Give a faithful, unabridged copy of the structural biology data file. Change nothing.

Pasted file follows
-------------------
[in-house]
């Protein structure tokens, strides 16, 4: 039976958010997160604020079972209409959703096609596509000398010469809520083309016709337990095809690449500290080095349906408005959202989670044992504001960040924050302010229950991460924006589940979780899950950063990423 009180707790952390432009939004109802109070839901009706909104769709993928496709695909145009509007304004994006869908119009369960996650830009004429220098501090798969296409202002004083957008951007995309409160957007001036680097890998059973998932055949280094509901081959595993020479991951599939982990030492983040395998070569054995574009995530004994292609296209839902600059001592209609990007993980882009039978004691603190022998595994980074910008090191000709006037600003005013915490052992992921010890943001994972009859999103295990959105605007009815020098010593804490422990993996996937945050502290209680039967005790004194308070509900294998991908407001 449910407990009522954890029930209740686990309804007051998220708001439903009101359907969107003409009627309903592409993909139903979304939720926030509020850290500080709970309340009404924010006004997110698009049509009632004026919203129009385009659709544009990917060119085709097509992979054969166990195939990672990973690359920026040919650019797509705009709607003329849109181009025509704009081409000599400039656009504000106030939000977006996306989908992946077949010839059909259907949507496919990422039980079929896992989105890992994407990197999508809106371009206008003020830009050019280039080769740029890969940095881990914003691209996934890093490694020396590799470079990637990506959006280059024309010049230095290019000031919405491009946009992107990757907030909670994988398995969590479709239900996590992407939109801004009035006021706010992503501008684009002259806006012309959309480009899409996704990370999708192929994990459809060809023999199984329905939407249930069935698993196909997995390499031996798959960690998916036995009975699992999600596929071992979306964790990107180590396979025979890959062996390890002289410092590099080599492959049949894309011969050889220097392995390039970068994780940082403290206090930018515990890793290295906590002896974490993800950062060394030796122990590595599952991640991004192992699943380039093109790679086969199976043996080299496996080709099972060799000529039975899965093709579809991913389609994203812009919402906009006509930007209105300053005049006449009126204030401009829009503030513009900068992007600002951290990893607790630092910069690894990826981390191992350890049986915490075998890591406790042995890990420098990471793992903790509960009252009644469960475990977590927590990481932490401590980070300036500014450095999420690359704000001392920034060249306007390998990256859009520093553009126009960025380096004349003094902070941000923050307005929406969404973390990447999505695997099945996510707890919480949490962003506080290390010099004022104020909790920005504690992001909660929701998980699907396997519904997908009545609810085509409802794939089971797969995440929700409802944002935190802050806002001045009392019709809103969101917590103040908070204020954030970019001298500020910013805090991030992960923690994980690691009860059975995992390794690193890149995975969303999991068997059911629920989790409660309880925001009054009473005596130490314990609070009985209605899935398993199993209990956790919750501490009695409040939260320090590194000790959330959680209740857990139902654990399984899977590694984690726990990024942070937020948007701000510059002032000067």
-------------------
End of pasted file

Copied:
[in-house]
């Protein structure tokens, strides 16, 4: 039976958010997160604020079972209409959703096609596509000398010469809520083309016709337990095809690449500290080095349906408005959202989670044992504001960040924050302010229950991460924006589940979780899950950063990423 009180707790952390432009939004109802109070839901009706909104769709993928496709695909145009509007304004994006869908119009369960996650830009004429220098501090798969296409202002004083957008951007995309409160957007001036680097890998059973998932055949280094509901081959595993020479991951599939982990030492983040395998070569054995574009995530004994292609296209839902600059001592209609990007993980882009039978004691603190022998595994980074910008090191000709006037600003005013915490052992992921010890943001994972009859999103295990959105605007009815020098010593804490422990993996996937945050502290209680039967005790004194308070509900294998991908407001 449910407990009522954890029930209740686990309804007051998220708001439903009101359907969107003409009627309903592409993909139903979304939720926030509020850290500080709970309340009404924010006004997110698009049509009632004026919203129009385009659709544009990917060119085709097509992979054969166990195939990672990973690359920026040919650019797509705009709607003329849109181009025509704009081409000599400039656009504000106030939000977006996306989908992946077949010839059909259907949507496919990422039980079929896992989105890992994407990197999508809106371009206008003020830009050019280039080769740029890969940095881990914003691209996934890093490694020396590799470079990637990506959006280059024309010049230095290019000031919405491009946009992107990757907030909670994988398995969590479709239900996590992407939109801004009035006021706010992503501008684009002259806006012309959309480009899409996704990370999708192929994990459809060809023999199984329905939407249930069935698993196909997995390499031996798959960690998916036995009975699992999600596929071992979306964790990107180590396979025979890959062996390890002289410092590099080599492959049949894309011969050889220097392995390039970068994780940082403290206090930018515990890793290295906590002896974490993800950062060394030796122990590595599952991640991004192992699943380039093109790679086969199976043996080299496996080709099972060799000529039975899965093709579809991913389609994203812009919402906009006509930007209105300053005049006449009126204030401009829009503030513009900068992007600002951290990893607790630092910069690894990826981390191992350890049986915490075998890591406790042995890990420098990471793992903790509960009252009644469960475990977590927590990481932490401590980070300036500014450095999420690359704000001392920034060249306007390998990256859009520093553009126009960025380096004349003094902070941000923050307005929406969404973390990447999505695997099945996510707890919480949490962003506080290390010099004022104020909790920005504690992001909660929701998980699907396997519904997908009545609810085509409802794939089971797969995440929700409802944002935190802050806002001045009392019709809103969101917590103040908070204020954030970019001298500020910013805090991030992960923690994980690691009860059975995992390794690193890149995975969303999991068997059911629920989790409660309880925001009054009473005596130490314990609070009985209605899935398993199993209990956790919750501490009695409040939260320090590194000790959330959680209740857990139902654990399984899977590694984690726990990024942070937020948007701000510059002032000067």